The Ulster Farmers’ Union (UFU) has called for carbon savings for on-farm renewables to be counted under the current carbon accounting data for agriculture.
UFU deputy president David Brown said that under the NI Department for Economy’s (DfE) recent consultation on the ‘Energy Strategy for Northern Ireland’, agriculture is not getting the credit it deserves.
“Farming is being targeted in the climate change debate and many seem unaware of the active role the land-based sector is making in the production of renewable energy” he said.
“With technological developments this could be integrated into further farm businesses and the carbon savings could be accelerated” he continued.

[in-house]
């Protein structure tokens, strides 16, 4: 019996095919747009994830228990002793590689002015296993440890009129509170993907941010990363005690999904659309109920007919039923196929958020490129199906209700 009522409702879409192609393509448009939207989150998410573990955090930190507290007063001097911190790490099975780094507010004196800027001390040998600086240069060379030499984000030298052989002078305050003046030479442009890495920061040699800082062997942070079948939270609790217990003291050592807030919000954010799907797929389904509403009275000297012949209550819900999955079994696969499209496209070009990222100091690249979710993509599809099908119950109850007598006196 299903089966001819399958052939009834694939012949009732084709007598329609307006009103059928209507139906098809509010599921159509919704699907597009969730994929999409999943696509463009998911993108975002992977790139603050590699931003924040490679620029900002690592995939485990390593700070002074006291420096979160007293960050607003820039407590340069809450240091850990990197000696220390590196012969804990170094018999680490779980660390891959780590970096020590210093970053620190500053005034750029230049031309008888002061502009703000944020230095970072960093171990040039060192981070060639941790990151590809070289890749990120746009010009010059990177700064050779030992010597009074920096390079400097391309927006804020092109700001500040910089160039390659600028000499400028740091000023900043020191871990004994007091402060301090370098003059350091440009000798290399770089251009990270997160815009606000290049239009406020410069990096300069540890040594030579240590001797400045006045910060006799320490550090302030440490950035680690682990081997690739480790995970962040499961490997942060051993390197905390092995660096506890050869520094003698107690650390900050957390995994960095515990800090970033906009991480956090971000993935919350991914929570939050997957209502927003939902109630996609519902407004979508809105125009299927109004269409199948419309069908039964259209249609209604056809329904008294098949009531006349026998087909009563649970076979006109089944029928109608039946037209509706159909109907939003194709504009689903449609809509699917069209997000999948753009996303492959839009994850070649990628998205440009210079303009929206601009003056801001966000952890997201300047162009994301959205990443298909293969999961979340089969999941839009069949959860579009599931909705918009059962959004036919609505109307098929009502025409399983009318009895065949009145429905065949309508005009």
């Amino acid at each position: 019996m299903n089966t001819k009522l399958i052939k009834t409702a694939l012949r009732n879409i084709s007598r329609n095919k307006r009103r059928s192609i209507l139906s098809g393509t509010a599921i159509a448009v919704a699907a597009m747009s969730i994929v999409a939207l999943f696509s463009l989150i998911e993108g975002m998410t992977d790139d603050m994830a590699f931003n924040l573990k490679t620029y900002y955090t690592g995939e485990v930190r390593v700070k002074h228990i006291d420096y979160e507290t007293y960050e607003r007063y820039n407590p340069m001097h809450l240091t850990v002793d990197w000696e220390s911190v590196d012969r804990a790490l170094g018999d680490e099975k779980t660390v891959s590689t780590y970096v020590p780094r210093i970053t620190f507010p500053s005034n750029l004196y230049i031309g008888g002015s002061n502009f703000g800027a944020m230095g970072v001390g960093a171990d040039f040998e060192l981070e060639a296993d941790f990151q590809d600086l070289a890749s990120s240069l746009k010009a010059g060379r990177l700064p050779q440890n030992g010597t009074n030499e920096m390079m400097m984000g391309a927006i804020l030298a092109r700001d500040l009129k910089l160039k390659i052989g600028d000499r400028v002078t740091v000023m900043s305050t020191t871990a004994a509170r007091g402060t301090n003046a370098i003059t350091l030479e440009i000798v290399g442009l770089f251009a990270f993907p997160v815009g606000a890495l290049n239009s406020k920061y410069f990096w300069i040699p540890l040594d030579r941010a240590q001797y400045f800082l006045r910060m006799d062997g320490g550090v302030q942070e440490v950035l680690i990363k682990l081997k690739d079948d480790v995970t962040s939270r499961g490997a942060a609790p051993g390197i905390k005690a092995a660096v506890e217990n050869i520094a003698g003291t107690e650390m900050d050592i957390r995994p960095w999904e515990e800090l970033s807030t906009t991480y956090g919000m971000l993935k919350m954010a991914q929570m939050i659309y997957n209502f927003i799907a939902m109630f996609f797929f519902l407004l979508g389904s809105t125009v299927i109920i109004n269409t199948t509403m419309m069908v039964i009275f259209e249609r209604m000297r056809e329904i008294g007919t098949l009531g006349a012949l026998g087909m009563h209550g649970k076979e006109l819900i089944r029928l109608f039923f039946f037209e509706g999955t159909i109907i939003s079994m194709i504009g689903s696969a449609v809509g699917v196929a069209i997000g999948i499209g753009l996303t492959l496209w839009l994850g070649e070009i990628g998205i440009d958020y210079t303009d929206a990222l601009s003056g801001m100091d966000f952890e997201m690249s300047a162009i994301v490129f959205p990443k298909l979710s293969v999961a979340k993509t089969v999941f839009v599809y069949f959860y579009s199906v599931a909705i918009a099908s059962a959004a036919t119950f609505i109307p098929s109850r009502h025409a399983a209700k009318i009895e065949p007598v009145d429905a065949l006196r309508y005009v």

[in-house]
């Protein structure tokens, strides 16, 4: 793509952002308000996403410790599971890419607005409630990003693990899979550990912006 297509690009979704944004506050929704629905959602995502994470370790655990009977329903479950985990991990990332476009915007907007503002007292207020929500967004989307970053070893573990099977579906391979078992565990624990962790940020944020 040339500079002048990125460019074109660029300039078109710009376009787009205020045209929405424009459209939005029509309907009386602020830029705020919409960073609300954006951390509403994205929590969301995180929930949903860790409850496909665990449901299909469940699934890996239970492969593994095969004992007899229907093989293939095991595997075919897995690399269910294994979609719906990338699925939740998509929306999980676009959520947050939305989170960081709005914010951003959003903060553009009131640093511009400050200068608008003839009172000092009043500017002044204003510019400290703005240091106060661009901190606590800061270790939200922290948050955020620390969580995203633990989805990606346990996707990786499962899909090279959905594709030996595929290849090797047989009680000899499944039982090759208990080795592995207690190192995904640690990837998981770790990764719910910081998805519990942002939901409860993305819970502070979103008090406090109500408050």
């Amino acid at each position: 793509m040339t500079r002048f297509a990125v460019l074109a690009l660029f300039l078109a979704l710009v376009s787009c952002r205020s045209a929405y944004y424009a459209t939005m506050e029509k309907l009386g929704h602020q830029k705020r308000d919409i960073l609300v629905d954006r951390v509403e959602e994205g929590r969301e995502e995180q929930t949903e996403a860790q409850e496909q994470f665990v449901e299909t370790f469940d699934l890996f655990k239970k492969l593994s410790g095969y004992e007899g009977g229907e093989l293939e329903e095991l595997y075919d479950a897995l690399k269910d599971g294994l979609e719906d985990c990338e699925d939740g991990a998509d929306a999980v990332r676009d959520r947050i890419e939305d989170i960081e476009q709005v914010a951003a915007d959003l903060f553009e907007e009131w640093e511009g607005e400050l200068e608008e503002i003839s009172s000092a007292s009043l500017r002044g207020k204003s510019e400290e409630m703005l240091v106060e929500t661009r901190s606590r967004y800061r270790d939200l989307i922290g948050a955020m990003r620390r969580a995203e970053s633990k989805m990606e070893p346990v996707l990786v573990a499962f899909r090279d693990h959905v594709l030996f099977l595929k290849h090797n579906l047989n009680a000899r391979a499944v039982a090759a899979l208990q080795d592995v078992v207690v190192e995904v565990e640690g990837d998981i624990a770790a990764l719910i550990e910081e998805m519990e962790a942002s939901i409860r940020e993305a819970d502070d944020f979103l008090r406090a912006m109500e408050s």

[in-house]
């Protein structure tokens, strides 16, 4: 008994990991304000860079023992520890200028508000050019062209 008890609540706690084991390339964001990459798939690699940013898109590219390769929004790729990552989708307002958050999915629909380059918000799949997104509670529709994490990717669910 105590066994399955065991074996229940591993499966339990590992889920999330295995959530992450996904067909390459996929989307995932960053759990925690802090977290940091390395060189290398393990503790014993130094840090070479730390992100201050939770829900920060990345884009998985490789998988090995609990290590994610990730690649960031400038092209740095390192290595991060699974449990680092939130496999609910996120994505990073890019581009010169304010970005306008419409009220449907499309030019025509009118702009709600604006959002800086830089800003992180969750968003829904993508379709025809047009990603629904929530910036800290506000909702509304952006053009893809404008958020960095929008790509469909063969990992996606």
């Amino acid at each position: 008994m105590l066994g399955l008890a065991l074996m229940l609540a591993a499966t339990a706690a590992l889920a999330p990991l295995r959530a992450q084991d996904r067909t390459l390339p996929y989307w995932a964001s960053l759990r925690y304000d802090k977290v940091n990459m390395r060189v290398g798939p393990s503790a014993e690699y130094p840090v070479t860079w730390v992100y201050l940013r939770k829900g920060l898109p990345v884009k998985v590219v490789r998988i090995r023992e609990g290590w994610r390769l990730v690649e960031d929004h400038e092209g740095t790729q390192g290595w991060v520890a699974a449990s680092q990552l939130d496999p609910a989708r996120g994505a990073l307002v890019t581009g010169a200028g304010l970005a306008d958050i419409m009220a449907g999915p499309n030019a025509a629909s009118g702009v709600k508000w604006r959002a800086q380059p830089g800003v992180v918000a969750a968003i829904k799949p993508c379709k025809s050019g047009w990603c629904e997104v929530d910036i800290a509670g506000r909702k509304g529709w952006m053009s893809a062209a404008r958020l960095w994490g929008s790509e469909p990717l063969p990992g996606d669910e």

On-farm renewables fall into the energy inventory
“Yet, carbon savings emulating from on-farm small-scale renewables are not being considered under current carbon accounting data.
“On-farm renewables fall into the energy inventory, the same way on-farm tree planting goes into ‘Land Use, Land Use Change and Forestry’ (LULUCF),” he said.
“The UFU message is that our farmers are the climate change solution, not the problem. Consequently, NI farming must be given credit for carbon savings emulating from on-farm renewable technologies and this needs to be reflected in the agriculture figures,” said Mr Brown.
The DfE recent consultation on the ‘Energy Strategy for Northern Ireland’ proposes to achieve net zero carbon and affordable energy including a 70% renewable electricity target by 2030.
Mr Browne says that through the generation of renewable energy on farms, agriculture is playing an active role in reducing carbon emissions. The land-based sector in NI is already producing enough renewable energy to provide power to 150,000 homes.